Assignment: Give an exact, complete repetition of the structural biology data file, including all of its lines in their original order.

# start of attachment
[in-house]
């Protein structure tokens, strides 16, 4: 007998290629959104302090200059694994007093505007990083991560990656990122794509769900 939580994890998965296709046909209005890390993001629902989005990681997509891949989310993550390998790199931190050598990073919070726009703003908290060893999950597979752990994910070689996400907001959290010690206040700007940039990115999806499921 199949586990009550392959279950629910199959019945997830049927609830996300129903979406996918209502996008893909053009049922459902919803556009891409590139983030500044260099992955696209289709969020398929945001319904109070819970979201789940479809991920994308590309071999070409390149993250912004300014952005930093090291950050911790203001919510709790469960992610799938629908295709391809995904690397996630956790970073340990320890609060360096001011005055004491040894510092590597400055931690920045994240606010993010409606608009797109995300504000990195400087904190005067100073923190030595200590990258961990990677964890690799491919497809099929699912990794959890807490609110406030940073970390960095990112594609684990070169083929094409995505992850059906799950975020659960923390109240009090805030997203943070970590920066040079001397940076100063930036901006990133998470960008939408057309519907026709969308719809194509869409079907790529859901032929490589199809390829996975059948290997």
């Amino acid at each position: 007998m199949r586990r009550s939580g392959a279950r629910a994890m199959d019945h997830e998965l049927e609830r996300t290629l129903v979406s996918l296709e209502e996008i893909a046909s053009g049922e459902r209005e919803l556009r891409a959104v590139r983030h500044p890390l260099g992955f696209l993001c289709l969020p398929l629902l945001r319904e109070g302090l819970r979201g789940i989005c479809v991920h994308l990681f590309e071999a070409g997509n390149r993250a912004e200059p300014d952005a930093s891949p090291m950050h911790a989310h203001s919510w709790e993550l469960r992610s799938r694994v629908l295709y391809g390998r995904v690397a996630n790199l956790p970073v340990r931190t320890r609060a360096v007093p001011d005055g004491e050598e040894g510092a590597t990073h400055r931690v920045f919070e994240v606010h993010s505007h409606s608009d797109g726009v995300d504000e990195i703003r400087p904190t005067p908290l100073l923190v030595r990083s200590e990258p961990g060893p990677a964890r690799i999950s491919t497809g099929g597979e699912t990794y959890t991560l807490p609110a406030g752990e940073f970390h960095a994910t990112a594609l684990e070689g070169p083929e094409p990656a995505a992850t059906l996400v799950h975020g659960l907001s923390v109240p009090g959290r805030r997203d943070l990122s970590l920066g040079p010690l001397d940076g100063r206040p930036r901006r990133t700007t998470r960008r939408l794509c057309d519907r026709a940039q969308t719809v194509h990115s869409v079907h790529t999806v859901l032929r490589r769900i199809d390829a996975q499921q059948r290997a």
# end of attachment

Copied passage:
[in-house]
């Protein structure tokens, strides 16, 4: 007998290629959104302090200059694994007093505007990083991560990656990122794509769900 939580994890998965296709046909209005890390993001629902989005990681997509891949989310993550390998790199931190050598990073919070726009703003908290060893999950597979752990994910070689996400907001959290010690206040700007940039990115999806499921 199949586990009550392959279950629910199959019945997830049927609830996300129903979406996918209502996008893909053009049922459902919803556009891409590139983030500044260099992955696209289709969020398929945001319904109070819970979201789940479809991920994308590309071999070409390149993250912004300014952005930093090291950050911790203001919510709790469960992610799938629908295709391809995904690397996630956790970073340990320890609060360096001011005055004491040894510092590597400055931690920045994240606010993010409606608009797109995300504000990195400087904190005067100073923190030595200590990258961990990677964890690799491919497809099929699912990794959890807490609110406030940073970390960095990112594609684990070169083929094409995505992850059906799950975020659960923390109240009090805030997203943070970590920066040079001397940076100063930036901006990133998470960008939408057309519907026709969308719809194509869409079907790529859901032929490589199809390829996975059948290997």
């Amino acid at each position: 007998m199949r586990r009550s939580g392959a279950r629910a994890m199959d019945h997830e998965l049927e609830r996300t290629l129903v979406s996918l296709e209502e996008i893909a046909s053009g049922e459902r209005e919803l556009r891409a959104v590139r983030h500044p890390l260099g992955f696209l993001c289709l969020p398929l629902l945001r319904e109070g302090l819970r979201g789940i989005c479809v991920h994308l990681f590309e071999a070409g997509n390149r993250a912004e200059p300014d952005a930093s891949p090291m950050h911790a989310h203001s919510w709790e993550l469960r992610s799938r694994v629908l295709y391809g390998r995904v690397a996630n790199l956790p970073v340990r931190t320890r609060a360096v007093p001011d005055g004491e050598e040894g510092a590597t990073h400055r931690v920045f919070e994240v606010h993010s505007h409606s608009d797109g726009v995300d504000e990195i703003r400087p904190t005067p908290l100073l923190v030595r990083s200590e990258p961990g060893p990677a964890r690799i999950s491919t497809g099929g597979e699912t990794y959890t991560l807490p609110a406030g752990e940073f970390h960095a994910t990112a594609l684990e070689g070169p083929e094409p990656a995505a992850t059906l996400v799950h975020g659960l907001s923390v109240p009090g959290r805030r997203d943070l990122s970590l920066g040079p010690l001397d940076g100063r206040p930036r901006r990133t700007t998470r960008r939408l794509c057309d519907r026709a940039q969308t719809v194509h990115s869409v079907h790529t999806v859901l032929r490589r769900i199809d390829a996975q499921q059948r290997a």